3 answers
Updated Viewed 858 times Translate

When you're fresh out of college is it best to work for a while, travel, or go straight to Grad school?

I'm curious about the current state of the job market as it pertains to the hiring rate of students fresh out of college with their first Bachelor's degree. Do most employers favor new grads who've worked while in school? If so, how do students who have little work experience due to being committed full-time to their education go out and get jobs after graduating? Also, from the perspective of grad schools, do they prefer students fresh out of undergrad or is it best to work for a year or two before applying to grad schools so your resume is more substantial? Do they care about your resume or just your academic track record? #graduate-school #college-admissions #job-search #college-jobs #recruiting #hiring #employment #job-market #job-application


+25 Karma if successful
From: You
To: Friend
Subject: Career question for you
5
100% of 4 Pros
100% of 1 Students

3 answers


Updated Translate

Leah’s Answer

Students who have little experience working, whether that be an internship, full-time job, or even volunteering, will likely have some trouble finding an entry-level job following graduation. So many job openings require prior experience in the industry you want to work in. It can be a catch-22 of sorts- you cannot get a job without prior experience, but you cannot get experience without securing a job. That seems to be the trend across all industries.


In my experience, grad schools really value experience in whatever concentration you want to pursue, whether that is made during undergrad or in the time after graduation. Trust me when I say they do not solely look at your academic record, but evaluate your entire college and post-college career. If you can't get internship, volunteer experience, or job experience during your undergrad, get some the year or two afterwards and you'll greatly increase your chances of getting a better job or acceptance to grad school.


Hope this helped!


Hi, Leah! Thanks for answering my question. I agree, getting more work experience before applying to grad school, is likely the course of action I'll be taking. Hopefully, this will help any other students who are in this position as well. Kim D.

1
100% of 1 Students
Updated Translate

John’s Answer

Kim,


In my opinion, I think they are all good options. When you travel you gain very valuable knowledge about the world. You see different cultures and grow excited and empathetic towards different experiences. When you work, you gain professional skills and start applying yourself towards a goal. When you get further education you continue to learn and grow, and earn a degree. Your career will be 30-40 years long, most likely. Taking a year (or several) to figure out what you want to do, will not dis advantage you in the long term. Everyone I meet here at Google has had a completely different career and journey to where they are (some more conventional and some are very adventurous). Good luck!


Hi, John! Thanks for your response, I appreciate it. Kim D.

Of course. The fact that you are asking these questions tells me that you are going to do well in "the real world"! John Cline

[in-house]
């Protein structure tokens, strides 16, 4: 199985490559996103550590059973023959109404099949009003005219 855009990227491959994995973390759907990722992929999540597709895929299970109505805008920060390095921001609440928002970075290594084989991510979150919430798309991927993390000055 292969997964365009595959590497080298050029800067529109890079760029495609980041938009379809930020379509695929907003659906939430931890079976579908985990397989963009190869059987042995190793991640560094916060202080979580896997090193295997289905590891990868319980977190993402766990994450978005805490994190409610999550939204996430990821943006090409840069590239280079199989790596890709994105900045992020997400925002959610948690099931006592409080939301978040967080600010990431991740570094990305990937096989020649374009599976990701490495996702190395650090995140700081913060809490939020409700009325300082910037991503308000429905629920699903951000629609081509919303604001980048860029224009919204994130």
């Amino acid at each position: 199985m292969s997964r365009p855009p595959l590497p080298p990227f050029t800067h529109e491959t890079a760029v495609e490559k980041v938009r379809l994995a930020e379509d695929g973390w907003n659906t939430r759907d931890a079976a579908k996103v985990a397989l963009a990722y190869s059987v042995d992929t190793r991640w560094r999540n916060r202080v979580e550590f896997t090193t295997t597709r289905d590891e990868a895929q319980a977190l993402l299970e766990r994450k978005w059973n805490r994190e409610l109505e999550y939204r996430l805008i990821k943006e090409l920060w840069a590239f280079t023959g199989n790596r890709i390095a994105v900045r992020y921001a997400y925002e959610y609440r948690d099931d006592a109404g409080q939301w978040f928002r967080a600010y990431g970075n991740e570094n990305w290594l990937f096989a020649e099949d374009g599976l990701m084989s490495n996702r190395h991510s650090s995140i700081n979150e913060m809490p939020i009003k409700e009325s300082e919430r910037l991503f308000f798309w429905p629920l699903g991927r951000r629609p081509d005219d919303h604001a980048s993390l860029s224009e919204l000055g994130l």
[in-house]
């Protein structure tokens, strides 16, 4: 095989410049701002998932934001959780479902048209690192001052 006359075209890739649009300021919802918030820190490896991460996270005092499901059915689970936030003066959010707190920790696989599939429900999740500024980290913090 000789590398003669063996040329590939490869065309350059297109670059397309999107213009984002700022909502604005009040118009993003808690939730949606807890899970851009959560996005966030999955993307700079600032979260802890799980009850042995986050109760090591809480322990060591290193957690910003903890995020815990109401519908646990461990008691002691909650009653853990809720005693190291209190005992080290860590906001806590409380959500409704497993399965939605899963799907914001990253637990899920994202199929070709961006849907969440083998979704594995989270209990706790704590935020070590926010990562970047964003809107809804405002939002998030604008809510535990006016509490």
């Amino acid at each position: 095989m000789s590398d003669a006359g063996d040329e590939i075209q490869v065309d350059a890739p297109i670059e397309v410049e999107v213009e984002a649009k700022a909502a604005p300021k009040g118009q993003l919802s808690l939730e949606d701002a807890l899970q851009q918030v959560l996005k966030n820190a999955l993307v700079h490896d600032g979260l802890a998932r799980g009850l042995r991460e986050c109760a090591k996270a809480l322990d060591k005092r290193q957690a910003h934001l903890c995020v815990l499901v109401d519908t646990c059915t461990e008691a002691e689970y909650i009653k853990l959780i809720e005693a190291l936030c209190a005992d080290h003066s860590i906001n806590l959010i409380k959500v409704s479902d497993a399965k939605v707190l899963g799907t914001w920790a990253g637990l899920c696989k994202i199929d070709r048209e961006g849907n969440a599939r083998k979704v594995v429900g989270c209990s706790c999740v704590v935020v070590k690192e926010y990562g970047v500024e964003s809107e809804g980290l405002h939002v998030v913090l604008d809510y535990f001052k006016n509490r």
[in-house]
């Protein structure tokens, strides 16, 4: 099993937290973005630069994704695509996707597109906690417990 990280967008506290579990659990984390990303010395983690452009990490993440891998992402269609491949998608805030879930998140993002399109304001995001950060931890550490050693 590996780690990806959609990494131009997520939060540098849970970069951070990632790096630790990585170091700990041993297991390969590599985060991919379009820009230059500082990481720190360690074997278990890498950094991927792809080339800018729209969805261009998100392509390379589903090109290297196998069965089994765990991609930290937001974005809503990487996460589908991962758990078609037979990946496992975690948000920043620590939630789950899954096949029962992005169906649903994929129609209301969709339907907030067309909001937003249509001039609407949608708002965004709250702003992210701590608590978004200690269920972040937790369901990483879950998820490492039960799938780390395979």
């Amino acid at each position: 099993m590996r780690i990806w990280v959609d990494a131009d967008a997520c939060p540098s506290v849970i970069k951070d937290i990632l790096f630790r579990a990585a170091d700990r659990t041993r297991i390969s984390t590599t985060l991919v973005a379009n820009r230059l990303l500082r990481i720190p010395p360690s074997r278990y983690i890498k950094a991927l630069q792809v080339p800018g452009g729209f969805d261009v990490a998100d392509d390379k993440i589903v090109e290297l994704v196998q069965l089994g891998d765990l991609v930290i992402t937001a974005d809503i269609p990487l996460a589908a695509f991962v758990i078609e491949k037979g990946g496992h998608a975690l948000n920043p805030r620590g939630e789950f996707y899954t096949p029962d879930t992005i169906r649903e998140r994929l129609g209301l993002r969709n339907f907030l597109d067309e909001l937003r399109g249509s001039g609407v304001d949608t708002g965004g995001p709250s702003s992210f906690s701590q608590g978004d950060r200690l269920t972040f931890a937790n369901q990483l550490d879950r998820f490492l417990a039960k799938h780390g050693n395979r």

1
100% of 1 Students
Updated Translate

Tiffany’s Answer

Hi there -- to answer a few of your questions.

1. I'm curious about the current state of the job market as it pertains to the hiring rate of students fresh out of college with their first Bachelor's degree.
- Not to sugarcoat things, the job market right now is admittedly going to be difficult to get into, especially if you don't have any existing work experience. With that said, it's never too late to focus on side hustles, building your knowledge on specific areas of interest, taking this time to network with people who interest you based on their current or past roles etc. Viewing this as a time to hustle and expand your knowledge will greatly benefit you in the long run.
2. Do most employers favor new grads who've worked while in school? If so, how do students who have little work experience due to being committed full-time to their education go out and get jobs after graduating?
- The unfortunate answer here is, companies much more prefer your work experience over how well you've done in school. They want someone who ideally has balanced both internships and school as it shows you are an all around great candidate. Some fields specific to science or engineering highly prefer that their candidates have strong GPAs and projects from classwork to show. The best advice here is you have to find a way to balance it all as especially in business, companies prefer candidates who have had past experience.
3. Also, from the perspective of grad schools, do they prefer students fresh out of undergrad or is it best to work for a year or two before applying to grad schools so your resume is more substantial? Do they care about your resume or just your academic track record?
- I would only think about grad school if you truly want to pursue higher education in a field that requires you have a masters. Otherwise you are setting yourself up for additional student debt with no guarantee of job prospects. Grad school shouldn't be something you do because there isn't any other option available, it's only something you should pursue if you truly want higher education in a specific field.
-Resumes are incredibly important in showing what you've done and why it's relevant for the job. It's meant to be a starting point for conversation to pique interest in you as a candidate so it is important as it's your first foot into the door typically.

0